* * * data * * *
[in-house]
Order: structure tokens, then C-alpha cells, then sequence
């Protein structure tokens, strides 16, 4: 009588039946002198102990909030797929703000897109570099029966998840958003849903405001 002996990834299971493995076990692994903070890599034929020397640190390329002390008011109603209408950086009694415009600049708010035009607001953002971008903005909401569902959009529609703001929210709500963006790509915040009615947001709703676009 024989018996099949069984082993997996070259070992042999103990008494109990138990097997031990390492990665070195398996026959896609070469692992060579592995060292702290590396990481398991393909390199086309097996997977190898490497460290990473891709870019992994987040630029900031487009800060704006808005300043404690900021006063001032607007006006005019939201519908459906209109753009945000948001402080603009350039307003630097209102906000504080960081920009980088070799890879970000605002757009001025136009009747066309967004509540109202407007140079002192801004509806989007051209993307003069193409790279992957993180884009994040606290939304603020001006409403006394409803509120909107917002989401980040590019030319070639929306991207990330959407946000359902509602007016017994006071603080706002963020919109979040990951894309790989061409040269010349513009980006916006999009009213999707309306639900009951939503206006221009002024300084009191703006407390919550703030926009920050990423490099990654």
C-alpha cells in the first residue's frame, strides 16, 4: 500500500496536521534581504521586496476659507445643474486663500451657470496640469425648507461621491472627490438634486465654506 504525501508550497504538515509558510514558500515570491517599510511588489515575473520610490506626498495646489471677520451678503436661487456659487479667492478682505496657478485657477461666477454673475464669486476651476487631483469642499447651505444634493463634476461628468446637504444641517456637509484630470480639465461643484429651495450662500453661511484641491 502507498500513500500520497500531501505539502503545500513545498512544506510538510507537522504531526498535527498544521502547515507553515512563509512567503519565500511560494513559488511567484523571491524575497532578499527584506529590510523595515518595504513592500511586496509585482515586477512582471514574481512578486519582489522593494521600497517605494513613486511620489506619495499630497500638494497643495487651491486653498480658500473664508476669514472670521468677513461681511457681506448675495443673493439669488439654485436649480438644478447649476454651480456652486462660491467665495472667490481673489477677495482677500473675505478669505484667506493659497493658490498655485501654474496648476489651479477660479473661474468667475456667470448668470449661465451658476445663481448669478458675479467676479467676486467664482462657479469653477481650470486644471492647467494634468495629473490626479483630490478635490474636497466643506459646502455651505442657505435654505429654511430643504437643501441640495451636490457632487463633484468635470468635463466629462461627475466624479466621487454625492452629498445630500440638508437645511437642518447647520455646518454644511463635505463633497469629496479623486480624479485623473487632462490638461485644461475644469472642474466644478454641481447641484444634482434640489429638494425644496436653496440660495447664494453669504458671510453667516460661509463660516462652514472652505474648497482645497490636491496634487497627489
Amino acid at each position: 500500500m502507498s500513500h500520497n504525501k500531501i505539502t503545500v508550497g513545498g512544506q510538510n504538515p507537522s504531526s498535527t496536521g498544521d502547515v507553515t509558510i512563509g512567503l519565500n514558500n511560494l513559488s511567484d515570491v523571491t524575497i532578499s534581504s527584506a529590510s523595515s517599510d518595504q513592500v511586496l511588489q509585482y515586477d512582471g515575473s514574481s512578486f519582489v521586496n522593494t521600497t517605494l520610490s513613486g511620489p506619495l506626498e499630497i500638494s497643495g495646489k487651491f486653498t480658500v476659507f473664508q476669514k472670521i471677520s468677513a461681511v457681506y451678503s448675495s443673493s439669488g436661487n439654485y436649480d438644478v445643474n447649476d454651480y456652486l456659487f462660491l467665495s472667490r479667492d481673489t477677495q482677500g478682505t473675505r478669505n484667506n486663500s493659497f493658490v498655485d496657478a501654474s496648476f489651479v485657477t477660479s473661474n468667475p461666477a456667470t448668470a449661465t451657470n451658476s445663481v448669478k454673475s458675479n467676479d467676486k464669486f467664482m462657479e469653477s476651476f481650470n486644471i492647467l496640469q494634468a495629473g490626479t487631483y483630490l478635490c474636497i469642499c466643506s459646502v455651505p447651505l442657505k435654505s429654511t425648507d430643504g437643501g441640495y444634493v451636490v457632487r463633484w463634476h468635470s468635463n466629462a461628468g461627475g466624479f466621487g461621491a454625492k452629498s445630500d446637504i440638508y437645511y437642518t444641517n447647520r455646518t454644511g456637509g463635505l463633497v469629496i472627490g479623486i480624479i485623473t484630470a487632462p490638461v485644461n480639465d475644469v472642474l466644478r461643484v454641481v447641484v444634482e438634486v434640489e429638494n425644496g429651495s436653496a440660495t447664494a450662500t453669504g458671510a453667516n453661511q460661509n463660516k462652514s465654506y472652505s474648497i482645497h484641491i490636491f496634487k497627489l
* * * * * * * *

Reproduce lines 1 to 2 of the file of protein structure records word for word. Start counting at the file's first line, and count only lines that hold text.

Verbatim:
[in-house]
Order: structure tokens, then C-alpha cells, then sequence